How Plants Fight Back Against Predators

iStock
iStock

Plants don't have the luxury of being able to run, swim, or fly away when confronted with a predator. Instead, they've developed a repertoire of defense mechanisms for warding off threats while staying rooted to the ground.

As TED-Ed points out in a new video lesson by molecular biologist Valentin Hammoudi, some protective adaptations in plants are obvious, like the thorns on a rose or the spines on a cactus. Others are less apparent at first glance. The Van Houtte's columbine in Northern California, for example, is covered in tiny, sticky hairs called trichomes that are hard for humans to see. But when hungry bugs come near, lured in by the plant's enticing chemical scent, the hairs act like flypaper and trap them until they starve.

Then there's Mimosa pudica, which deploys a defense tactic that's invisible but impossible to ignore if you're standing in its immediate vicinity. When its roots are disturbed, the plant releases an odor that smells like, in the words of one researcher, "someone has broken wind."

Sticky hairs and bad smells are just the beginning of the methods of protection observed in the plant world. Watch below to see how plants can use bark, toxins, and help from other species to stay alive.

[h/t TED-Ed]

Friday’s Best Amazon Deals Include Digital Projectors, Ugly Christmas Sweaters, and Speakers

Amazon
Amazon
As a recurring feature, our team combs the web and shares some amazing Amazon deals we’ve turned up. Here’s what caught our eye today, December 4. Mental Floss has affiliate relationships with certain retailers, including Amazon, and may receive a small percentage of any sale. But we only get commission on items you buy and don’t return, so we’re only happy if you’re happy. Good luck deal hunting!

3D Map Shows the Milky Way Galaxy in Unprecedented Detail

ESA
ESA

It's our galactic home, but the Milky Way contains many mysteries scientists are working to unravel. Now, as The Guardian reports, astronomers at the European Space Agency have built a 3D map that provides the most detailed look at our galaxy yet.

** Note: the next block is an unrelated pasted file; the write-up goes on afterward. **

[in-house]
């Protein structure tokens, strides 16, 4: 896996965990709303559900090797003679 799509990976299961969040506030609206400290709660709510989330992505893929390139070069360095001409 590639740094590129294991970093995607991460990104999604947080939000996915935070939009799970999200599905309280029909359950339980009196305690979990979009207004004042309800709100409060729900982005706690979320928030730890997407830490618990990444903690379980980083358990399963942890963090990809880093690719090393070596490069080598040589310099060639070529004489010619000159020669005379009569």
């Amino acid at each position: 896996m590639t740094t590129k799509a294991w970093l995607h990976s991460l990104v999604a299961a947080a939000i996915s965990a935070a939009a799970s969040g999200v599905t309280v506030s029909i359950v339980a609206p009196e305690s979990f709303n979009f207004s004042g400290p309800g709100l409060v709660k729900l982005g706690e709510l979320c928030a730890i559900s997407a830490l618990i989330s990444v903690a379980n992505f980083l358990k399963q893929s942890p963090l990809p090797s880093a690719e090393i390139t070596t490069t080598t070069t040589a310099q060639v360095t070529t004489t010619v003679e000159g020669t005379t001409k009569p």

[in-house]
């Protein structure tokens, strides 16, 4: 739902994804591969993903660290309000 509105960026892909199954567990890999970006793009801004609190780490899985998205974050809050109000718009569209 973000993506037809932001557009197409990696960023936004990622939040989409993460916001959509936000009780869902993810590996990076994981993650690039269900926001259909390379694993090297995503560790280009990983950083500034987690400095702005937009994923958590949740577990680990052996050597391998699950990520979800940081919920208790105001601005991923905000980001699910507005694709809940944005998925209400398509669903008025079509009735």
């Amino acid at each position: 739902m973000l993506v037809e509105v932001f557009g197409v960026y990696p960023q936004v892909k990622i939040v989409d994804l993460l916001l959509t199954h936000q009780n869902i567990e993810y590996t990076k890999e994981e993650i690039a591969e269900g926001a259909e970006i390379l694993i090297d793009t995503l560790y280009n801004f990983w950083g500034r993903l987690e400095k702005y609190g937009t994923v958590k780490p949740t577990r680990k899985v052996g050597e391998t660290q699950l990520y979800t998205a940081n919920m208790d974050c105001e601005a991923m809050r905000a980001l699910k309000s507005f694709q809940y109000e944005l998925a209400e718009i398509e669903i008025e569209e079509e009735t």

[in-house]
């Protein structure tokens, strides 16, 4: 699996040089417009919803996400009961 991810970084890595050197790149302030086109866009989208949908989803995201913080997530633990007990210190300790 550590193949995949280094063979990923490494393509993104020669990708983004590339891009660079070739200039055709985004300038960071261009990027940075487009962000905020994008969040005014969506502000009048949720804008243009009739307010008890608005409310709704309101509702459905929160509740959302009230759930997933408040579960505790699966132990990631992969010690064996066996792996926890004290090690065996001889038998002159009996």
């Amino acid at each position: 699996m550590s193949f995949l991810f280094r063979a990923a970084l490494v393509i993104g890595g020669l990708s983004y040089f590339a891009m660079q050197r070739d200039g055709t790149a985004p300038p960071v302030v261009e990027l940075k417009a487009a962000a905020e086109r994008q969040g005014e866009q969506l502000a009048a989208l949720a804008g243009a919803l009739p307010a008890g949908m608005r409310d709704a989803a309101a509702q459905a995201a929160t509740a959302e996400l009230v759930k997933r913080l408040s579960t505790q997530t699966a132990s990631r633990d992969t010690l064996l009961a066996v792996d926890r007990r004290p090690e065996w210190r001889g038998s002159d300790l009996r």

The data displayed in the graphic below has been seven years in the making. In 2013, the ESA launched its Gaia observatory from Kourou in French Guiana. Since then, two high-powered telescopes aboard the spacecraft have been sweeping the skies, recording the locations, movements, and changes in brightness of more than a billion stars in the Milky Way and beyond.

Using Gaia's findings, astronomers put together a 3D map that allows scientists to study the galaxy in greater depth than ever before. The data has made it possible to measure the acceleration of the solar system. By comparing the solar system's movement to that of more remote celestial objects, researchers have determined that the solar system is slowly falling toward the center of the galaxy at an acceleration of 7 millimeters per second per year, The Guardian reports. Additionally, the map reveals how matter is distributed throughout the Milky Way. With this information, scientists should be able to get an estimate of the galaxy's mass.

Gaia's observations may also hold clues to the Milky Way's past and future. The data holds remnants of the 10-billion-year-old disc that made up the edge of the star system. By comparing it to the shape of the Milky Way today, astronomers have determined that the disc will continue to expand as new stars are created.

The Gaia observatory was launched with the mission of gathering an updated star census. The previous census was conducted in 1957, and Gaia's new data reaches four times farther and accounts for 100 times more stars.

[h/t The Guardian]